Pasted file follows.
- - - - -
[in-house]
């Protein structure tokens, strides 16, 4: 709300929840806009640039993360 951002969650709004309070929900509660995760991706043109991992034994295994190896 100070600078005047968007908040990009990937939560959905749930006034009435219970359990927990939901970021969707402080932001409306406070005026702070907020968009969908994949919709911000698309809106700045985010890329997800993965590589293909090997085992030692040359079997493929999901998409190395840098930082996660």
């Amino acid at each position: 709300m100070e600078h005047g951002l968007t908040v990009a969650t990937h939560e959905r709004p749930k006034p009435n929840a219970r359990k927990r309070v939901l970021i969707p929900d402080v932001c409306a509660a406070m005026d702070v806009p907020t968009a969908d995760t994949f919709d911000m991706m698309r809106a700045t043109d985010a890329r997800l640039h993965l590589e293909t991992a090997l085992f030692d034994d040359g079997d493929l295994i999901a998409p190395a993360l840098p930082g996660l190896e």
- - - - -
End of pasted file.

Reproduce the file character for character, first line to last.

[in-house]
């Protein structure tokens, strides 16, 4: 709300929840806009640039993360 951002969650709004309070929900509660995760991706043109991992034994295994190896 100070600078005047968007908040990009990937939560959905749930006034009435219970359990927990939901970021969707402080932001409306406070005026702070907020968009969908994949919709911000698309809106700045985010890329997800993965590589293909090997085992030692040359079997493929999901998409190395840098930082996660």
């Amino acid at each position: 709300m100070e600078h005047g951002l968007t908040v990009a969650t990937h939560e959905r709004p749930k006034p009435n929840a219970r359990k927990r309070v939901l970021i969707p929900d402080v932001c409306a509660a406070m005026d702070v806009p907020t968009a969908d995760t994949f919709d911000m991706m698309r809106a700045t043109d985010a890329r997800l640039h993965l590589e293909t991992a090997l085992f030692d034994d040359g079997d493929l295994i999901a998409p190395a993360l840098p930082g996660l190896e």